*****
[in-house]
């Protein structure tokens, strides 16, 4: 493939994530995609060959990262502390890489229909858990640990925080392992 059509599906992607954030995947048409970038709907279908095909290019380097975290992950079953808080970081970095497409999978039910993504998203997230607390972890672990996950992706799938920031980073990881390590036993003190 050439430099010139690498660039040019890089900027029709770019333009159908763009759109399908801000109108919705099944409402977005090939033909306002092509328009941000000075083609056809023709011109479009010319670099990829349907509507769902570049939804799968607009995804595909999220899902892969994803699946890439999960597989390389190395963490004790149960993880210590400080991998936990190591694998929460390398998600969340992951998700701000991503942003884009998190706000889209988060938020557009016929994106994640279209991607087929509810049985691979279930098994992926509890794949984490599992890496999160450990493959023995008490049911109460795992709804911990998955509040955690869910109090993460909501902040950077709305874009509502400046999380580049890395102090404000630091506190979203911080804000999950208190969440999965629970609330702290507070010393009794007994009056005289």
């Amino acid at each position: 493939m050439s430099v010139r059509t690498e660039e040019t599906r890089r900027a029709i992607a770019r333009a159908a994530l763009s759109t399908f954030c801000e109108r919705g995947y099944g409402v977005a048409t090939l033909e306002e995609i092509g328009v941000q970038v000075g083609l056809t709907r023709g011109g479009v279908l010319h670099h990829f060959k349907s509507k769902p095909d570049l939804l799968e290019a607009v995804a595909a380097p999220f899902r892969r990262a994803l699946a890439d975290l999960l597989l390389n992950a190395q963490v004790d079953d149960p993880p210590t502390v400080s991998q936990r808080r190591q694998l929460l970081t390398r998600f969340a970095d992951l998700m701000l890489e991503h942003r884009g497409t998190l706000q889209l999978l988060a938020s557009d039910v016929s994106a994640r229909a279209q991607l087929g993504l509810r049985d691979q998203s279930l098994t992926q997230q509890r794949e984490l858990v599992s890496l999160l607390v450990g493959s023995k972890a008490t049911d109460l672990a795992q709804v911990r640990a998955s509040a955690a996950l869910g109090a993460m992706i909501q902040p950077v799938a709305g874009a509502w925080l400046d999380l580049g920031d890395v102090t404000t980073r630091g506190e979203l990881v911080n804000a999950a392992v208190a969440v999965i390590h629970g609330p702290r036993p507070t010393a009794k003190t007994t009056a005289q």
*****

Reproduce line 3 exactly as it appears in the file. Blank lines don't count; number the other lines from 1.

């Amino acid at each position: 493939m050439s430099v010139r059509t690498e660039e040019t599906r890089r900027a029709i992607a770019r333009a159908a994530l763009s759109t399908f954030c801000e109108r919705g995947y099944g409402v977005a048409t090939l033909e306002e995609i092509g328009v941000q970038v000075g083609l056809t709907r023709g011109g479009v279908l010319h670099h990829f060959k349907s509507k769902p095909d570049l939804l799968e290019a607009v995804a595909a380097p999220f899902r892969r990262a994803l699946a890439d975290l999960l597989l390389n992950a190395q963490v004790d079953d149960p993880p210590t502390v400080s991998q936990r808080r190591q694998l929460l970081t390398r998600f969340a970095d992951l998700m701000l890489e991503h942003r884009g497409t998190l706000q889209l999978l988060a938020s557009d039910v016929s994106a994640r229909a279209q991607l087929g993504l509810r049985d691979q998203s279930l098994t992926q997230q509890r794949e984490l858990v599992s890496l999160l607390v450990g493959s023995k972890a008490t049911d109460l672990a795992q709804v911990r640990a998955s509040a955690a996950l869910g109090a993460m992706i909501q902040p950077v799938a709305g874009a509502w925080l400046d999380l580049g920031d890395v102090t404000t980073r630091g506190e979203l990881v911080n804000a999950a392992v208190a969440v999965i390590h629970g609330p702290r036993p507070t010393a009794k003190t007994t009056a005289q």